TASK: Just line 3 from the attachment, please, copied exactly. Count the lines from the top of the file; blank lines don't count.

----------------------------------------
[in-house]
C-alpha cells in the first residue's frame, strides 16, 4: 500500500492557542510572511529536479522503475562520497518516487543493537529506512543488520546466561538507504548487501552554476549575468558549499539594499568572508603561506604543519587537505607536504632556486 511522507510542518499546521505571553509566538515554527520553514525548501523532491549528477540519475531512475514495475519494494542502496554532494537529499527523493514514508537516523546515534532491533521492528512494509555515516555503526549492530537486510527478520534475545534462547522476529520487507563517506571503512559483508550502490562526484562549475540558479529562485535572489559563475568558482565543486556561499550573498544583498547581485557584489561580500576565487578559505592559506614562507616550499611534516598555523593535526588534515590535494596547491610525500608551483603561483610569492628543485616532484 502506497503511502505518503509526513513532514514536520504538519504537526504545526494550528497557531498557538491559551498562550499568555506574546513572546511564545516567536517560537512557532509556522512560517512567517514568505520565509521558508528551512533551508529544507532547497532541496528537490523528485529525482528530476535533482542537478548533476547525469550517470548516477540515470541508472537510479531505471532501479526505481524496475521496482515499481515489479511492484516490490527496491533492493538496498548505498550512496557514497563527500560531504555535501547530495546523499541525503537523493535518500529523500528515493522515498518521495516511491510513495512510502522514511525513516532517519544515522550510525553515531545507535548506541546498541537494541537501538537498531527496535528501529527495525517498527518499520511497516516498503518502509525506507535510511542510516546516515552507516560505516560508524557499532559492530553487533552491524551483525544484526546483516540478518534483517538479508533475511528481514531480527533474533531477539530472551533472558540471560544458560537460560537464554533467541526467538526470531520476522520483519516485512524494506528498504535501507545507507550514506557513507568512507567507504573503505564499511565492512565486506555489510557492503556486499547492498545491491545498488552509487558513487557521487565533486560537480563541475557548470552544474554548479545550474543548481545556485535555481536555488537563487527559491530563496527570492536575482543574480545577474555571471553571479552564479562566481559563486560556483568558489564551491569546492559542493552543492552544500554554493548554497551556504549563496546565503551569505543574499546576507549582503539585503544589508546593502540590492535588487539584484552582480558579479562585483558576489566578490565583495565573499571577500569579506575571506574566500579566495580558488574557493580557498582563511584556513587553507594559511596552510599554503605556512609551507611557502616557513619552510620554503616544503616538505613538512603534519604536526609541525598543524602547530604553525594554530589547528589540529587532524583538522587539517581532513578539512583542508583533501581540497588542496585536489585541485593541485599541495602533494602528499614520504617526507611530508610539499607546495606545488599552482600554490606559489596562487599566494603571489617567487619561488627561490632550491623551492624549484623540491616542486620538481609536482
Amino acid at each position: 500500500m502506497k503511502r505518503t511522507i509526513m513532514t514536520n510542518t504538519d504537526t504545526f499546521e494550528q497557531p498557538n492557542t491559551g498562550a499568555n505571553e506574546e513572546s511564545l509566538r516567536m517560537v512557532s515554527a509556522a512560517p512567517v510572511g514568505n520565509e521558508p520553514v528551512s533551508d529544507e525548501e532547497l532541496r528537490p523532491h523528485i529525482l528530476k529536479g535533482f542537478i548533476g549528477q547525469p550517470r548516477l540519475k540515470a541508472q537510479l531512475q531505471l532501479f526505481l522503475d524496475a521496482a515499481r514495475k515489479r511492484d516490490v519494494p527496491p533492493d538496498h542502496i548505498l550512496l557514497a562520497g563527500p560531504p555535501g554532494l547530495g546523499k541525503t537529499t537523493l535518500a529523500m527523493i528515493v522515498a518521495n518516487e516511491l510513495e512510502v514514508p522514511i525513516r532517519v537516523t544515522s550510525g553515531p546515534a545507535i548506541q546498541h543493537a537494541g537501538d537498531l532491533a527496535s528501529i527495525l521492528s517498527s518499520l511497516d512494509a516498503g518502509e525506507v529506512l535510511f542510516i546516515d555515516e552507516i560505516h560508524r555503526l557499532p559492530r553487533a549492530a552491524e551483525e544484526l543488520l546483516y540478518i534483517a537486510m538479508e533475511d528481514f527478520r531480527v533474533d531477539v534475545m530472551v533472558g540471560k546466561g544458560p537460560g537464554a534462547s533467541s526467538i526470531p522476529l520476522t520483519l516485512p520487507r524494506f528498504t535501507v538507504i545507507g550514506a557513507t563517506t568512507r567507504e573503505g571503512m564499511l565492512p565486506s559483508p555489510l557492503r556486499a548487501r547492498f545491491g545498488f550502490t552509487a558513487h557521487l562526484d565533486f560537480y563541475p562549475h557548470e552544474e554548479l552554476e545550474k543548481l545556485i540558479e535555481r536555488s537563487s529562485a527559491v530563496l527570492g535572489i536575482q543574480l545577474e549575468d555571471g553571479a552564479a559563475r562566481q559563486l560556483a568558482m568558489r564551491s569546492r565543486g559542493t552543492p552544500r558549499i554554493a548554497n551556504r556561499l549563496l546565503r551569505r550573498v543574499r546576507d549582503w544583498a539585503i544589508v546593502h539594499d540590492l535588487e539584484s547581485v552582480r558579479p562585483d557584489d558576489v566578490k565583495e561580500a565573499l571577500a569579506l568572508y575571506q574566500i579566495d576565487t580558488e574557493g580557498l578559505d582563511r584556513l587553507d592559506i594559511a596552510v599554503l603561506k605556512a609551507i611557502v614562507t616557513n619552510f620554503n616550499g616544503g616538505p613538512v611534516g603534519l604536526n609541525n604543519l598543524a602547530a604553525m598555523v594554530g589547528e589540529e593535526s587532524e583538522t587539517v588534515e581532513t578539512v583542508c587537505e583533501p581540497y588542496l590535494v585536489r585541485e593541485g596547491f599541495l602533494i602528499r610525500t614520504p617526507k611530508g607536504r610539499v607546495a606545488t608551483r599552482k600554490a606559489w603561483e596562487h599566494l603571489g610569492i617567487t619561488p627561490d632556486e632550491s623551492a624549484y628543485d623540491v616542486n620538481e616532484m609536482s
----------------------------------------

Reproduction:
Amino acid at each position: 500500500m502506497k503511502r505518503t511522507i509526513m513532514t514536520n510542518t504538519d504537526t504545526f499546521e494550528q497557531p498557538n492557542t491559551g498562550a499568555n505571553e506574546e513572546s511564545l509566538r516567536m517560537v512557532s515554527a509556522a512560517p512567517v510572511g514568505n520565509e521558508p520553514v528551512s533551508d529544507e525548501e532547497l532541496r528537490p523532491h523528485i529525482l528530476k529536479g535533482f542537478i548533476g549528477q547525469p550517470r548516477l540519475k540515470a541508472q537510479l531512475q531505471l532501479f526505481l522503475d524496475a521496482a515499481r514495475k515489479r511492484d516490490v519494494p527496491p533492493d538496498h542502496i548505498l550512496l557514497a562520497g563527500p560531504p555535501g554532494l547530495g546523499k541525503t537529499t537523493l535518500a529523500m527523493i528515493v522515498a518521495n518516487e516511491l510513495e512510502v514514508p522514511i525513516r532517519v537516523t544515522s550510525g553515531p546515534a545507535i548506541q546498541h543493537a537494541g537501538d537498531l532491533a527496535s528501529i527495525l521492528s517498527s518499520l511497516d512494509a516498503g518502509e525506507v529506512l535510511f542510516i546516515d555515516e552507516i560505516h560508524r555503526l557499532p559492530r553487533a549492530a552491524e551483525e544484526l543488520l546483516y540478518i534483517a537486510m538479508e533475511d528481514f527478520r531480527v533474533d531477539v534475545m530472551v533472558g540471560k546466561g544458560p537460560g537464554a534462547s533467541s526467538i526470531p522476529l520476522t520483519l516485512p520487507r524494506f528498504t535501507v538507504i545507507g550514506a557513507t563517506t568512507r567507504e573503505g571503512m564499511l565492512p565486506s559483508p555489510l557492503r556486499a548487501r547492498f545491491g545498488f550502490t552509487a558513487h557521487l562526484d565533486f560537480y563541475p562549475h557548470e552544474e554548479l552554476e545550474k543548481l545556485i540558479e535555481r536555488s537563487s529562485a527559491v530563496l527570492g535572489i536575482q543574480l545577474e549575468d555571471g553571479a552564479a559563475r562566481q559563486l560556483a568558482m568558489r564551491s569546492r565543486g559542493t552543492p552544500r558549499i554554493a548554497n551556504r556561499l549563496l546565503r551569505r550573498v543574499r546576507d549582503w544583498a539585503i544589508v546593502h539594499d540590492l535588487e539584484s547581485v552582480r558579479p562585483d557584489d558576489v566578490k565583495e561580500a565573499l571577500a569579506l568572508y575571506q574566500i579566495d576565487t580558488e574557493g580557498l578559505d582563511r584556513l587553507d592559506i594559511a596552510v599554503l603561506k605556512a609551507i611557502v614562507t616557513n619552510f620554503n616550499g616544503g616538505p613538512v611534516g603534519l604536526n609541525n604543519l598543524a602547530a604553525m598555523v594554530g589547528e589540529e593535526s587532524e583538522t587539517v588534515e581532513t578539512v583542508c587537505e583533501p581540497y588542496l590535494v585536489r585541485e593541485g596547491f599541495l602533494i602528499r610525500t614520504p617526507k611530508g607536504r610539499v607546495a606545488t608551483r599552482k600554490a606559489w603561483e596562487h599566494l603571489g610569492i617567487t619561488p627561490d632556486e632550491s623551492a624549484y628543485d623540491v616542486n620538481e616532484m609536482s